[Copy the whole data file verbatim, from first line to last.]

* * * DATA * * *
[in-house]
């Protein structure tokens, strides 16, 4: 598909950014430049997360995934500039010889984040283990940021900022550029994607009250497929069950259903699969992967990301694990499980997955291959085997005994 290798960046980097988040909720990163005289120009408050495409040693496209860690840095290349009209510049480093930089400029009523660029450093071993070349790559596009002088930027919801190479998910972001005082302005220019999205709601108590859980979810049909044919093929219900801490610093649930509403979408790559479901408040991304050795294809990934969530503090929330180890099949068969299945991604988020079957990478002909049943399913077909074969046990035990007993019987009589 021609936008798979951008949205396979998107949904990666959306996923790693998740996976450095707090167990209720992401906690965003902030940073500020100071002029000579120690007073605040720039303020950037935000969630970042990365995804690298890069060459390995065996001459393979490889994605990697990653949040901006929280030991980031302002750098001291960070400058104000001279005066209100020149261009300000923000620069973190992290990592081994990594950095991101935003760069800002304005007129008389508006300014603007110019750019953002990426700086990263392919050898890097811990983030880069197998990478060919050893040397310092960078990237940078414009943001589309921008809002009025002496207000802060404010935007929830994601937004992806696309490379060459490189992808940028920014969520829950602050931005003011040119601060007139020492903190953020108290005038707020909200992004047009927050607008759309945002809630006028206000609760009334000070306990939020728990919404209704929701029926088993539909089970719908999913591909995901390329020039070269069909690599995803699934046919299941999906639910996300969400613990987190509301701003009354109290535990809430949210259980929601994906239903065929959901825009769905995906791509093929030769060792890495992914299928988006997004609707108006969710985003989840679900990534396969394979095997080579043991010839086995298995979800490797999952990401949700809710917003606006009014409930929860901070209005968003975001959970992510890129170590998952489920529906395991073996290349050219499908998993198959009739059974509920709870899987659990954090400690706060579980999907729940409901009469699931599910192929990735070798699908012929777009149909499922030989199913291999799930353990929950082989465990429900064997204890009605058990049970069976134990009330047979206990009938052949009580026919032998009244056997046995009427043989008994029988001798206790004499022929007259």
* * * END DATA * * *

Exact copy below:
[in-house]
């Protein structure tokens, strides 16, 4: 598909950014430049997360995934500039010889984040283990940021900022550029994607009250497929069950259903699969992967990301694990499980997955291959085997005994 290798960046980097988040909720990163005289120009408050495409040693496209860690840095290349009209510049480093930089400029009523660029450093071993070349790559596009002088930027919801190479998910972001005082302005220019999205709601108590859980979810049909044919093929219900801490610093649930509403979408790559479901408040991304050795294809990934969530503090929330180890099949068969299945991604988020079957990478002909049943399913077909074969046990035990007993019987009589 021609936008798979951008949205396979998107949904990666959306996923790693998740996976450095707090167990209720992401906690965003902030940073500020100071002029000579120690007073605040720039303020950037935000969630970042990365995804690298890069060459390995065996001459393979490889994605990697990653949040901006929280030991980031302002750098001291960070400058104000001279005066209100020149261009300000923000620069973190992290990592081994990594950095991101935003760069800002304005007129008389508006300014603007110019750019953002990426700086990263392919050898890097811990983030880069197998990478060919050893040397310092960078990237940078414009943001589309921008809002009025002496207000802060404010935007929830994601937004992806696309490379060459490189992808940028920014969520829950602050931005003011040119601060007139020492903190953020108290005038707020909200992004047009927050607008759309945002809630006028206000609760009334000070306990939020728990919404209704929701029926088993539909089970719908999913591909995901390329020039070269069909690599995803699934046919299941999906639910996300969400613990987190509301701003009354109290535990809430949210259980929601994906239903065929959901825009769905995906791509093929030769060792890495992914299928988006997004609707108006969710985003989840679900990534396969394979095997080579043991010839086995298995979800490797999952990401949700809710917003606006009014409930929860901070209005968003975001959970992510890129170590998952489920529906395991073996290349050219499908998993198959009739059974509920709870899987659990954090400690706060579980999907729940409901009469699931599910192929990735070798699908012929777009149909499922030989199913291999799930353990929950082989465990429900064997204890009605058990049970069976134990009330047979206990009938052949009580026919032998009244056997046995009427043989008994029988001798206790004499022929007259």